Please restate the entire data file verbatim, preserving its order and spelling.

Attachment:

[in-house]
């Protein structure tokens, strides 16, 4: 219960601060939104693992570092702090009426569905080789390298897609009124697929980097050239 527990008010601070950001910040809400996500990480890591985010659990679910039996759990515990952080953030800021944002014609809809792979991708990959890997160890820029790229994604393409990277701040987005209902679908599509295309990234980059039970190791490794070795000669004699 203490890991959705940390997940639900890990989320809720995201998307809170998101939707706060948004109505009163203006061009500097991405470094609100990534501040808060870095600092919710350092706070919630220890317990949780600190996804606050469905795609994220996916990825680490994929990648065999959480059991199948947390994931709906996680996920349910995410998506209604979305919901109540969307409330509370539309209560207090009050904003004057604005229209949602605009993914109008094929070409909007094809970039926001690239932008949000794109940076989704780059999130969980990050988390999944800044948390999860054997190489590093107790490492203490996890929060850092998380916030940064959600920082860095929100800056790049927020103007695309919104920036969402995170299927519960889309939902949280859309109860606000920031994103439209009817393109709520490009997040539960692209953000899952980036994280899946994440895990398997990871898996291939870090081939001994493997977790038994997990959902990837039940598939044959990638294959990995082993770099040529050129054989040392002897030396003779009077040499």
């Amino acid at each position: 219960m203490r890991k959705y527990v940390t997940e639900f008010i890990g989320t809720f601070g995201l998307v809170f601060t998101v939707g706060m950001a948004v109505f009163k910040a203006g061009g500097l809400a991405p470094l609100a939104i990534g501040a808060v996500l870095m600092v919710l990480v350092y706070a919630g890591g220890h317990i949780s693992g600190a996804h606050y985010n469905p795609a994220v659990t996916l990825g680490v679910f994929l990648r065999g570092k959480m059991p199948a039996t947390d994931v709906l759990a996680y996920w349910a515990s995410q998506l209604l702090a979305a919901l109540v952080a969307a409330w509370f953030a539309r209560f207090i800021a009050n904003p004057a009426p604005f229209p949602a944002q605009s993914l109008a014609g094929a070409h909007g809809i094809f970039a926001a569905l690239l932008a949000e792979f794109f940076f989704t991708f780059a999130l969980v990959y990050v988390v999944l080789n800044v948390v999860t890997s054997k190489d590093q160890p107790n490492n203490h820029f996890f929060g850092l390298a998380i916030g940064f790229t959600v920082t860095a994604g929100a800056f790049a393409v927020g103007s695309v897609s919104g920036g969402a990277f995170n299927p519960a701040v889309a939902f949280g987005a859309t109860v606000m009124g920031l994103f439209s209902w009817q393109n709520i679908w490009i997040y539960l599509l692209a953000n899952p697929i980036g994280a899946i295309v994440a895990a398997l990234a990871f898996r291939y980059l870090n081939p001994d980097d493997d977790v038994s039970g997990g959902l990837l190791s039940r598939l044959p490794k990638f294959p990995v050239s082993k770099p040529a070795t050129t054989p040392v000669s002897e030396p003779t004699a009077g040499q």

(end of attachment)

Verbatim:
[in-house]
């Protein structure tokens, strides 16, 4: 219960601060939104693992570092702090009426569905080789390298897609009124697929980097050239 527990008010601070950001910040809400996500990480890591985010659990679910039996759990515990952080953030800021944002014609809809792979991708990959890997160890820029790229994604393409990277701040987005209902679908599509295309990234980059039970190791490794070795000669004699 203490890991959705940390997940639900890990989320809720995201998307809170998101939707706060948004109505009163203006061009500097991405470094609100990534501040808060870095600092919710350092706070919630220890317990949780600190996804606050469905795609994220996916990825680490994929990648065999959480059991199948947390994931709906996680996920349910995410998506209604979305919901109540969307409330509370539309209560207090009050904003004057604005229209949602605009993914109008094929070409909007094809970039926001690239932008949000794109940076989704780059999130969980990050988390999944800044948390999860054997190489590093107790490492203490996890929060850092998380916030940064959600920082860095929100800056790049927020103007695309919104920036969402995170299927519960889309939902949280859309109860606000920031994103439209009817393109709520490009997040539960692209953000899952980036994280899946994440895990398997990871898996291939870090081939001994493997977790038994997990959902990837039940598939044959990638294959990995082993770099040529050129054989040392002897030396003779009077040499």
């Amino acid at each position: 219960m203490r890991k959705y527990v940390t997940e639900f008010i890990g989320t809720f601070g995201l998307v809170f601060t998101v939707g706060m950001a948004v109505f009163k910040a203006g061009g500097l809400a991405p470094l609100a939104i990534g501040a808060v996500l870095m600092v919710l990480v350092y706070a919630g890591g220890h317990i949780s693992g600190a996804h606050y985010n469905p795609a994220v659990t996916l990825g680490v679910f994929l990648r065999g570092k959480m059991p199948a039996t947390d994931v709906l759990a996680y996920w349910a515990s995410q998506l209604l702090a979305a919901l109540v952080a969307a409330w509370f953030a539309r209560f207090i800021a009050n904003p004057a009426p604005f229209p949602a944002q605009s993914l109008a014609g094929a070409h909007g809809i094809f970039a926001a569905l690239l932008a949000e792979f794109f940076f989704t991708f780059a999130l969980v990959y990050v988390v999944l080789n800044v948390v999860t890997s054997k190489d590093q160890p107790n490492n203490h820029f996890f929060g850092l390298a998380i916030g940064f790229t959600v920082t860095a994604g929100a800056f790049a393409v927020g103007s695309v897609s919104g920036g969402a990277f995170n299927p519960a701040v889309a939902f949280g987005a859309t109860v606000m009124g920031l994103f439209s209902w009817q393109n709520i679908w490009i997040y539960l599509l692209a953000n899952p697929i980036g994280a899946i295309v994440a895990a398997l990234a990871f898996r291939y980059l870090n081939p001994d980097d493997d977790v038994s039970g997990g959902l990837l190791s039940r598939l044959p490794k990638f294959p990995v050239s082993k770099p040529a070795t050129t054989p040392v000669s002897e030396p003779t004699a009077g040499q």